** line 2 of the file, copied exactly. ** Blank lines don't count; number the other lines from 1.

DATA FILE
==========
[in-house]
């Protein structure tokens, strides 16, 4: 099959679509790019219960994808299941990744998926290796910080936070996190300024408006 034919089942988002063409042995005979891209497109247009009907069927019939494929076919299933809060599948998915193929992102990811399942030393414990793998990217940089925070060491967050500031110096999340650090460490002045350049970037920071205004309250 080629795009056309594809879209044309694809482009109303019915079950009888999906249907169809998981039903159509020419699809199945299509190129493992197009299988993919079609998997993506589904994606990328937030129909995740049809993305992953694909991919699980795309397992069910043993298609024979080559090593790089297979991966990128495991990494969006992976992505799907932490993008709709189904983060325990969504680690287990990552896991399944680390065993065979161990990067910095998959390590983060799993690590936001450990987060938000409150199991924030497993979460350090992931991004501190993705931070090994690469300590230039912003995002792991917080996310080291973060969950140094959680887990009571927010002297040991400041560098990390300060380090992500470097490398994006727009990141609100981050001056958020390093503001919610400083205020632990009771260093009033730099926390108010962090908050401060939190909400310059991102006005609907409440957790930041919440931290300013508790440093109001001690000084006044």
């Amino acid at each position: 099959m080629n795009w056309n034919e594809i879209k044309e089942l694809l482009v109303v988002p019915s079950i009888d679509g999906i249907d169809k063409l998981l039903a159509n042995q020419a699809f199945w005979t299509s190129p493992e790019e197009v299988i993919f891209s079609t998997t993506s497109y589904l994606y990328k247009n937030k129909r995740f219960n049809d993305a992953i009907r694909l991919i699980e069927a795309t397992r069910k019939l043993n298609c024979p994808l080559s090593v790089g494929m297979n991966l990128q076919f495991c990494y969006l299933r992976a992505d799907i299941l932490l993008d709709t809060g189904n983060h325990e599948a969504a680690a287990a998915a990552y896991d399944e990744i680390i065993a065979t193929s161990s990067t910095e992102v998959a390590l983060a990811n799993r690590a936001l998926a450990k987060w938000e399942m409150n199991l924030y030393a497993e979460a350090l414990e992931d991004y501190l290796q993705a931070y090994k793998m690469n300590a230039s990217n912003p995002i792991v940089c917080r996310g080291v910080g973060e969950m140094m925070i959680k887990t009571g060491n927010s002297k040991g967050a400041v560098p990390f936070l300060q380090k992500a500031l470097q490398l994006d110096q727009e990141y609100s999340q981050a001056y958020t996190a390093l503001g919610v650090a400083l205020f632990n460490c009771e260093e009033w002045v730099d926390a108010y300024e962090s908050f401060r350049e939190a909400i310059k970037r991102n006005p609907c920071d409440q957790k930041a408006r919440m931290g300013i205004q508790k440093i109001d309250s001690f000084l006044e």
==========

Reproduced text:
């Protein structure tokens, strides 16, 4: 099959679509790019219960994808299941990744998926290796910080936070996190300024408006 034919089942988002063409042995005979891209497109247009009907069927019939494929076919299933809060599948998915193929992102990811399942030393414990793998990217940089925070060491967050500031110096999340650090460490002045350049970037920071205004309250 080629795009056309594809879209044309694809482009109303019915079950009888999906249907169809998981039903159509020419699809199945299509190129493992197009299988993919079609998997993506589904994606990328937030129909995740049809993305992953694909991919699980795309397992069910043993298609024979080559090593790089297979991966990128495991990494969006992976992505799907932490993008709709189904983060325990969504680690287990990552896991399944680390065993065979161990990067910095998959390590983060799993690590936001450990987060938000409150199991924030497993979460350090992931991004501190993705931070090994690469300590230039912003995002792991917080996310080291973060969950140094959680887990009571927010002297040991400041560098990390300060380090992500470097490398994006727009990141609100981050001056958020390093503001919610400083205020632990009771260093009033730099926390108010962090908050401060939190909400310059991102006005609907409440957790930041919440931290300013508790440093109001001690000084006044």